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  • CWNP

802.11s Whitepaper with Jerome Henry

A good friend of mine and real-deal wireless expert, Jerome Henry, just completed a new whitepaper on 802.11s. 802.11s covers mesh networking protocols within the 802.11 wireless standard. You should read this paper.

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  • CWNP

Benefits of Newer WLAN Products (Other than Speed)

Because wireless networking speeds are usually lame when compared with wired networking speeds, we often celebrate and focus primarily on speed enhancements when new Wi-Fi products and standards hit the market. 802.11g is 5x faster than 802.11b. The 802.11n spec offers more than 10x the data rate of 802.11a/g. But, if we’re too narrow, we miss a number of other important features that come with hardware upgrades.

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Review of CCIE Wireless v2 Written BETA

I sat for the CCIE Wireless v2 Written BETA exam last Thursday (10/6). I went in cold turkey, no studying. For me, the exam had a twofold purpose; the first was to do a bit of recon on the exam itself for my own future study prep, and the second was to evaluate and learn from the exam quality since I am in the exam and content business.

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Interesting Wi-Fi Use Case: Trail Cameras

I just had to write this blog because I’m an outdoorsman (hunt, fish, camp, etc.) and Wi-Fi is showing up there. I spend many mornings and evenings in the fall season up in a tree, bow hunting. If you’re not familiar with the practice, bow hunting season begins in the fall (October 1, in Michigan), but if you’re really avid, you spend time in the spring and summer scouting likely deer trails, bedding and feeding areas, scrapes, rubs, transitions, etc. Given my interest in the wild places, I also subscribe to Field & Stream magazine, which recently featured a “Gear Tip” highlighting the use of Wi-Fi enabled trail cameras.

A lot of hunters get worked up about deer, so they mount trail cameras in strategic locations in the woods trying to catch a glimpse (and hopefully understand the patterns) of a big buck. The trail cameras use infrared and heat sensors to detect an animal and trigger a snapshot or short video of the animal. In the past, hunters had to periodically check on the physical camera and download the pictures from the memory card. But in our modern era, who wants to travel all the way to each trail camera in the woods when radio waves can travel for us?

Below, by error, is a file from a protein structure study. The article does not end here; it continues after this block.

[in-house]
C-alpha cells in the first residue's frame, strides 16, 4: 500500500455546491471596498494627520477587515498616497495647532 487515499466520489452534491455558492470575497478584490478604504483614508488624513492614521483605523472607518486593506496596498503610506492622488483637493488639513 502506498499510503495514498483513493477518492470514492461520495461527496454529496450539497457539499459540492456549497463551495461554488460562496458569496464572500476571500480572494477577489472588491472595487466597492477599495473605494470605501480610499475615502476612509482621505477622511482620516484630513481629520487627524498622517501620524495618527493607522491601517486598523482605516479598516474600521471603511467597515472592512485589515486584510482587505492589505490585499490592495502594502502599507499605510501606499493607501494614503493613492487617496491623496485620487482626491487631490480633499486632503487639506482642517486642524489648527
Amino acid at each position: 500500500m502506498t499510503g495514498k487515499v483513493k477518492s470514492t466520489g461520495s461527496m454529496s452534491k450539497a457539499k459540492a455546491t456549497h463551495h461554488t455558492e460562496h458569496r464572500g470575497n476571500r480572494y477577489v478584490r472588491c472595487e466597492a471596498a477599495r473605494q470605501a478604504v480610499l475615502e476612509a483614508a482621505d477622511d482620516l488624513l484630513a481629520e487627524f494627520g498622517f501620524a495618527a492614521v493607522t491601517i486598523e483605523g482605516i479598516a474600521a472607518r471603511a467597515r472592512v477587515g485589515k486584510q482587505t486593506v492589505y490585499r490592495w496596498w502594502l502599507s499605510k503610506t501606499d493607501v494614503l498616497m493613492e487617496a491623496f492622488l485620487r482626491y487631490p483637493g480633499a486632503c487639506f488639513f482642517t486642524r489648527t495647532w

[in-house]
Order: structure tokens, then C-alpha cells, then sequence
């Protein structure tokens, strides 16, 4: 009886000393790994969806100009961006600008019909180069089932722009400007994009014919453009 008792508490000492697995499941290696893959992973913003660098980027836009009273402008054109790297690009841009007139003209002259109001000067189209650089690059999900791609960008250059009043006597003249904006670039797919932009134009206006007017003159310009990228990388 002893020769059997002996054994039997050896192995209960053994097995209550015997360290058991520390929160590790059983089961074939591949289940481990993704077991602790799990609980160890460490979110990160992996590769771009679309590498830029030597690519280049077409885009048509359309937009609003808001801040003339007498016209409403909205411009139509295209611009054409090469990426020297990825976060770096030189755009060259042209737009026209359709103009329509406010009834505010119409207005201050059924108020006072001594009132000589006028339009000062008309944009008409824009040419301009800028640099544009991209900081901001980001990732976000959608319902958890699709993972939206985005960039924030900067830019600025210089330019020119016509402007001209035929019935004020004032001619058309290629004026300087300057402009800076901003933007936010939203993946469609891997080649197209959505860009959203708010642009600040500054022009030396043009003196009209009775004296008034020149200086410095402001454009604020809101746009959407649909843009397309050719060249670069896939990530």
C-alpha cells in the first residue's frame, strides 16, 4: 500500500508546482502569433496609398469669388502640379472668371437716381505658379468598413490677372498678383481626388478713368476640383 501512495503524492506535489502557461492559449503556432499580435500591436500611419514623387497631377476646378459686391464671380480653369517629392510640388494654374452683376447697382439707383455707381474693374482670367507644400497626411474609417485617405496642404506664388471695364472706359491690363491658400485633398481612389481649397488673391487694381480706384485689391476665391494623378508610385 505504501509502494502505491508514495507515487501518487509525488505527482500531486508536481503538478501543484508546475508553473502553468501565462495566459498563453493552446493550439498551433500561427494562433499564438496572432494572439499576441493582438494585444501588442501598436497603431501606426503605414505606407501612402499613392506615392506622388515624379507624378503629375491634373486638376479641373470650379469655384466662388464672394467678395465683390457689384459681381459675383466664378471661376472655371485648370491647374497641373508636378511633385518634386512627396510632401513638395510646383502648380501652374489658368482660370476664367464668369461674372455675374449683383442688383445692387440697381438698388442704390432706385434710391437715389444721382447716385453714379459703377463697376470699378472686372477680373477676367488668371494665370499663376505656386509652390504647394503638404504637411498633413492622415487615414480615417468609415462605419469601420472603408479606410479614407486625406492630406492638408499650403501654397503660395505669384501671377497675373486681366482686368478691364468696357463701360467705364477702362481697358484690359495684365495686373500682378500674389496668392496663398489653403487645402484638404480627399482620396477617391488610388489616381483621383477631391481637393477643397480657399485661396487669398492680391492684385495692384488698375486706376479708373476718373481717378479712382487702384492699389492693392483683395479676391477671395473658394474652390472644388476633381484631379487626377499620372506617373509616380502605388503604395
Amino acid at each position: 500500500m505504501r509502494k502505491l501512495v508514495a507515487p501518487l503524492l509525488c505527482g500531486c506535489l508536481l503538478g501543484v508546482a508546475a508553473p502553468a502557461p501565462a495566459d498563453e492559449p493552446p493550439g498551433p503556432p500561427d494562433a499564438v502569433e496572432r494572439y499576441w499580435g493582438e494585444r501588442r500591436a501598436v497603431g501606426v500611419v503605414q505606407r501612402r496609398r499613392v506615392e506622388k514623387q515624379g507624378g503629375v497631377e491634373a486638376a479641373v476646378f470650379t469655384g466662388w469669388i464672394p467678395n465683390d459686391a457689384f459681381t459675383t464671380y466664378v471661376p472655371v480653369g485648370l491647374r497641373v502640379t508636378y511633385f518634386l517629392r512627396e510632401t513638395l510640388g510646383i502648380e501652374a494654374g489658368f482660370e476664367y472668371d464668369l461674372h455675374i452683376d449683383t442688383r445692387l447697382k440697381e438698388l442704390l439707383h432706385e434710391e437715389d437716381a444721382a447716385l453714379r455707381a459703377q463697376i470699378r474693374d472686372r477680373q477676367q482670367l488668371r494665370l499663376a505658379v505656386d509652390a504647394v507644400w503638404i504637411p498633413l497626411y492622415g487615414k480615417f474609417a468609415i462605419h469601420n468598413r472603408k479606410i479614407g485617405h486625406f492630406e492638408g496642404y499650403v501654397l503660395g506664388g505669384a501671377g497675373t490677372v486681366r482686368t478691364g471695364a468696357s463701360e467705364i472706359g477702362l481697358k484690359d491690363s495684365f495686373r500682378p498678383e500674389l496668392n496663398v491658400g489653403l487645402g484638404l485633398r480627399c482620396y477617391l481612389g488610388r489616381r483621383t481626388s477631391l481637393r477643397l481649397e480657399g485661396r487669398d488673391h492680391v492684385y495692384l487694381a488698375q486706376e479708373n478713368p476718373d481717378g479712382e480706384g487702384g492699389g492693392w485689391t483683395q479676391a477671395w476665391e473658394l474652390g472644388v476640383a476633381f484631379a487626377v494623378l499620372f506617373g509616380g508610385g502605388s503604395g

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  • CWNP

Upgrading to Intel Ultimate-N 6300

Last week, I swapped my old-ish Intel 4965 802.11n PCIe mini adapter for a hot new Intel 6300 PCIe half mini card. Good news. My update was a success…so far. I learned a few things along the way that could be helpful to someone else out there running Windows on a Lenovo laptop.

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Video with Matthew Gast: The Value of High Quality Radio Components

Radio technologies are probably the least understood aspect of Wi-Fi networking. Since I’m not a EE, I spend a good bit of my spare time trying to educate myself on topics like FFT, modulation and coding, radio components and architectures, etc. I’ve found that most online materials are a bit like Goldilocks’ experience…some are too much; others are too little. But if you keep looking, you’ll find one that is just right. Continue reading...

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Healthcare: The Most Challenging Wi-Fi Environment?

Is healthcare the most challenging vertical market for Wi-Fi design? Many engineers could make a strong case that it is, and I would probably agree. A few weeks ago, I spent the day with Jon Linton and Doug McDonald (both CWSPs) at Henry Ford Health System (Detroit, MI) for a first-hand tour of their environment, challenges, and deployment strategies. Like most healthcare environments, they have their hands full.

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Making Sense of Meru Decodes

Let’s face it: Meru does some creative stuff with the 802.11 protocol. By concentrating all users on the same channel, they give up some of the capacity of the available Wi-Fi frequencies. As a tradeoff, they gain some client control. Centering all WLAN operations on a single channel allows (or forces, depending on how you see it) them to do some interesting things with the protocol to make up for some of that sacrificed capacity.

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A Salute to Wireless Broadband [With my Middle Finger]

“It was the best of times, it was the worst of times…” -- Chuck Dickens
I share mixed feelings today. On the one hand, I am glad to finally have Internet service that is both reliable and fast (faster than 2/3 of the US, says speedtest.net). Unfortunately, it comes at the cost of replacing wireless with wires. I’m happy. I’m sad.

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The Things People Say During a Survey

I spent the better part of last week in the Southwest US with George “I eat Pad Thai every day” Stefanick (@wirelesssguru), doing a WLAN controller install, cutover, and validation. The good pleasure of post-install surveying belonged to me, and I had fun doing it. I got a bit of exercise and found myself often entertained—and occasionally frightened—by the office folk and their curious looks, comments, and questions.

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